OK, it seems a lot of you are hitting my website because you searched for “GameSalad vs. Stencyl” or “iStencyl vs. GameSalad”. As the author of The Unofficial GameSalad Textbook, it seems that my answer to that challenge might be highly biased. Yet, an honest answer can be determined by my actions — or inaction. My GameSalad subscription has expired. I haven’t renewed. That’s because iStencyl gives me more development power at a cheaper price. Yet, what if you prefer simplicity over power? What works for me might not work for you. That’s why I decided to write a guide, to help you decide which drag-and-drop editor is best for you.
I used to be a huge fan of GameSalad. Yet, I grew weary of waiting for basic features. With a name like GameSalad, I’m surprised that full Game Center support is still lacking. Where are the achievements or networking support? That’s why I found StencylWorks alluring. A draggable block for Game Center achievements is right there. And while the networking aspects of Game Center are not yet supported in iStencyl, I could use HTTP requests or even add my own custom code.
However, after using StencylWorks for months, I still don’t have a completed game on my website or published game to the iOS app store. I’ve been struggling to recreate the games that I’ve made with GameSalad. While StencylWorks gives me more power, it comes with more responsibility. GameSalad aims to makes things really easy. With StencylWorks, it’s a lot easier to break a game.
As a general summary, GameSalad is great for beginners, while StencylWorks is for more advanced developers.
Both applications have their limitations and glitches. Both are fairly responsive at fixing stuff when it breaks. Yet, I have the impression that StencylWorks is moving at a faster development pace. GameSalad has a nice head start though. As an example, StencylWorks is still working on Android support and HTML5 support. GameSalad’s lead is being squandered, as Android and HTML5 publishing with GameSalad feels rather unfinished. In GameSalad, HTML5 exporting tethers your game to the gamesalad.com website. Exporting isn’t as liberal as Flash exporting is with StencylWorks. As for Android publishing, none of my GameSalad games have made the jump. A nasty sound glitch ruined the fun.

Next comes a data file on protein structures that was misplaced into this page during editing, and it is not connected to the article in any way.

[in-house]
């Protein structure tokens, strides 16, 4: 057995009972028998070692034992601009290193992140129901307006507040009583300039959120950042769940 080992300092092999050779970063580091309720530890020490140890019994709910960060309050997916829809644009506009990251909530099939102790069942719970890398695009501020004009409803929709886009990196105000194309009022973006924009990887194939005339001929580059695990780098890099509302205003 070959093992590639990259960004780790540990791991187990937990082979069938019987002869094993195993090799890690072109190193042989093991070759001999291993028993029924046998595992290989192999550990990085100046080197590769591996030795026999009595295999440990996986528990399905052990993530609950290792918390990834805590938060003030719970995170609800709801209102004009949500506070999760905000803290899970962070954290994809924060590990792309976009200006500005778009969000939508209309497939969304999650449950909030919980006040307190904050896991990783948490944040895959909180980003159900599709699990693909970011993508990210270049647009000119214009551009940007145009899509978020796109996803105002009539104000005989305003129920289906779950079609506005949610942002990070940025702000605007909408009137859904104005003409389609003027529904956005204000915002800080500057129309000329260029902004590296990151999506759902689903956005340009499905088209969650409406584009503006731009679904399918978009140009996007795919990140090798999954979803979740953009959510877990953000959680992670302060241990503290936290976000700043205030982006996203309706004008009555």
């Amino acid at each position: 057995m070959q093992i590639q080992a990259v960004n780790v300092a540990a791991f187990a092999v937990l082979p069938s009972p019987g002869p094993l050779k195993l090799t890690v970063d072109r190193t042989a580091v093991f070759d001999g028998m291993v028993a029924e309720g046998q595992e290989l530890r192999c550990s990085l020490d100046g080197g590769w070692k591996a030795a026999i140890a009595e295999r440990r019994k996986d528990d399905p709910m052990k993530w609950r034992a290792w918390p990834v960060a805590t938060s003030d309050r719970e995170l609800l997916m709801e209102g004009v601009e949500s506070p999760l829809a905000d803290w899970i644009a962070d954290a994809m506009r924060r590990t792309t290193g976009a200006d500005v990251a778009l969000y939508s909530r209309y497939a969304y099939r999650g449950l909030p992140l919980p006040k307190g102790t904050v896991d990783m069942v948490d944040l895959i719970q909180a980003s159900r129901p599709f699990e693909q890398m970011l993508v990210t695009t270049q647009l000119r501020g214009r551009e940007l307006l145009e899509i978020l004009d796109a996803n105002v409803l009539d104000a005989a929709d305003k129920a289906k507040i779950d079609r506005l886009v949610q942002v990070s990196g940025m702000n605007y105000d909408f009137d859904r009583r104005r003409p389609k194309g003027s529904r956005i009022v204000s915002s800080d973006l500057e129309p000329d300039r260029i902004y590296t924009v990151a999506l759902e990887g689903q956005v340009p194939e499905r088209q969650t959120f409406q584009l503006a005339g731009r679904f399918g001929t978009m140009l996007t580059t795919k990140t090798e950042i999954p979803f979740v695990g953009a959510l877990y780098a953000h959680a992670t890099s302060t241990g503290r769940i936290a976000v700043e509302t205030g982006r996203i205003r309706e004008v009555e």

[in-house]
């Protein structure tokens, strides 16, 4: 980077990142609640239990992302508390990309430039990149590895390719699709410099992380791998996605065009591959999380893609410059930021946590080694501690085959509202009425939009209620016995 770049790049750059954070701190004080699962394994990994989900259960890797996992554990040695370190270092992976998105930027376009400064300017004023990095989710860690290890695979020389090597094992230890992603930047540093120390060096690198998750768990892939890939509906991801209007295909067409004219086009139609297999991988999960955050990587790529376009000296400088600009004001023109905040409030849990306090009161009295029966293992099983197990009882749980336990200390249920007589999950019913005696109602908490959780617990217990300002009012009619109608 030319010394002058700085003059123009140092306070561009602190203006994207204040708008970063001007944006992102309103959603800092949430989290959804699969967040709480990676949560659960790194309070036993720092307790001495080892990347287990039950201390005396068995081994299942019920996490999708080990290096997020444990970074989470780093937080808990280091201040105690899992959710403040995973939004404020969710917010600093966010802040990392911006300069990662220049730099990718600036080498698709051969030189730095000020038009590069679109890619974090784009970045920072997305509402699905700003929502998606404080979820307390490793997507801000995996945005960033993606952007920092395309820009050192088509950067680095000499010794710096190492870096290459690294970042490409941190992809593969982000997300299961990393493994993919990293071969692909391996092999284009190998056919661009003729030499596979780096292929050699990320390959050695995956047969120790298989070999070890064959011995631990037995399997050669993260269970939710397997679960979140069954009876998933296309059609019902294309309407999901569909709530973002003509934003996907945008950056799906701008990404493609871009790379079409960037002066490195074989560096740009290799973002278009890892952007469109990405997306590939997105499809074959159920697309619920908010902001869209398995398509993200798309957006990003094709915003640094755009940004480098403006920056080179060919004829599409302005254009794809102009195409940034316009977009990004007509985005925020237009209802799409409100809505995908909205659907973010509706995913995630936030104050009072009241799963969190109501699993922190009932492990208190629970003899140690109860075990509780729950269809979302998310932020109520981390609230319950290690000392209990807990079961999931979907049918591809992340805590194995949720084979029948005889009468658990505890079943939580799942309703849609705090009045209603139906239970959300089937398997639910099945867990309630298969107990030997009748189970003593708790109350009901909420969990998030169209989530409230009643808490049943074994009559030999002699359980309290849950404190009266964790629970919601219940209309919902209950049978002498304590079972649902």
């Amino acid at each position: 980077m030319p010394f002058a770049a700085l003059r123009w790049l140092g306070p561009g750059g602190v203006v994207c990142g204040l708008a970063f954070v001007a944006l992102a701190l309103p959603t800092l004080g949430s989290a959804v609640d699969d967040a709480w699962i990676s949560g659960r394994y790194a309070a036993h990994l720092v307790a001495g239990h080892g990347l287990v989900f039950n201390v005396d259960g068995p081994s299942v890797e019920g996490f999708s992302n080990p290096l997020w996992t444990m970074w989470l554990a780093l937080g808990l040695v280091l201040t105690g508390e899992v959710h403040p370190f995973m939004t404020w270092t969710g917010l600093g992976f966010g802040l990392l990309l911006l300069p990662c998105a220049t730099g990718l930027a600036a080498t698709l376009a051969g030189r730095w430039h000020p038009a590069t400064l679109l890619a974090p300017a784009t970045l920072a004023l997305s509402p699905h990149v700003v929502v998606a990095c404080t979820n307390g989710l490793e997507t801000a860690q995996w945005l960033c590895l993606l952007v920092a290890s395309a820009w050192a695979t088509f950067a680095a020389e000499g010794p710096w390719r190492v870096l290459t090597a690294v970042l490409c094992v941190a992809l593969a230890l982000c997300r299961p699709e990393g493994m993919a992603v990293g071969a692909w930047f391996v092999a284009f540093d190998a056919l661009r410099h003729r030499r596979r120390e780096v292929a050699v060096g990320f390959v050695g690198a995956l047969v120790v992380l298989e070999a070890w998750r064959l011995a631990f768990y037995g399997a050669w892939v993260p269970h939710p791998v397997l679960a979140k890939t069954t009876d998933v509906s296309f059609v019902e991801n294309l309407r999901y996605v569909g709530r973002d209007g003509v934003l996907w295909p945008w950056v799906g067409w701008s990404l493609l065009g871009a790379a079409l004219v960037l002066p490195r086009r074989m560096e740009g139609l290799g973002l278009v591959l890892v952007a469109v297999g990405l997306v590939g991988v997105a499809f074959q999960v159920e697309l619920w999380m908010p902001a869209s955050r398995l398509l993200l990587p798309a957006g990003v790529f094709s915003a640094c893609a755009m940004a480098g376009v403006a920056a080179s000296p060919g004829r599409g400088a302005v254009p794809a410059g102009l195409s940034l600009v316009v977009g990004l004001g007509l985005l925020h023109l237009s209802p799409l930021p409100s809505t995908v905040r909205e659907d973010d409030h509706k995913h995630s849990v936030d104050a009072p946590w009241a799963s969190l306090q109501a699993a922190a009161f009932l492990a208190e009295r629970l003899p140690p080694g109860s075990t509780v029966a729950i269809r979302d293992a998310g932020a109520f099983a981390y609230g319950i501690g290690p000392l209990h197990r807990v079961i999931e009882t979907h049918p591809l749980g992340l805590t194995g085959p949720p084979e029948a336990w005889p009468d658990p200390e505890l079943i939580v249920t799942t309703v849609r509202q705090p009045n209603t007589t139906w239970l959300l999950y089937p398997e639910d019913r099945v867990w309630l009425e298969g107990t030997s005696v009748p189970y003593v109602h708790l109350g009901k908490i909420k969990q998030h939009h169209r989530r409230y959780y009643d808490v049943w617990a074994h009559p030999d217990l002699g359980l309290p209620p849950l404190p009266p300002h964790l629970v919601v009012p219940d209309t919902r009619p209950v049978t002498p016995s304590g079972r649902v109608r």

StencylWorks is superb at making Flash games. Yet, Flash is a dying medium. It doesn’t run on iOS and HTML5 is starting to chip away at the percentage of browsers with the Flash plugin. And unfortunately, I can’t use complex vector artwork. StencylWorks has a drawing feature for lines, circles and squares, but I can’t import the fancy stuff from Adobe Illustrator.
Right now, it looks like a race of potential. I think that StencylWorks is more likely to win that race, which is why I have been going through the trouble of learning the software. It’s been a grueling process, but that goes back to what I wrote at the beginning. My actions speak honesty. Unless GameSalad can get more competitive with pricing, and faster with the release of new features, StencylWorks is looking like the longterm winner here.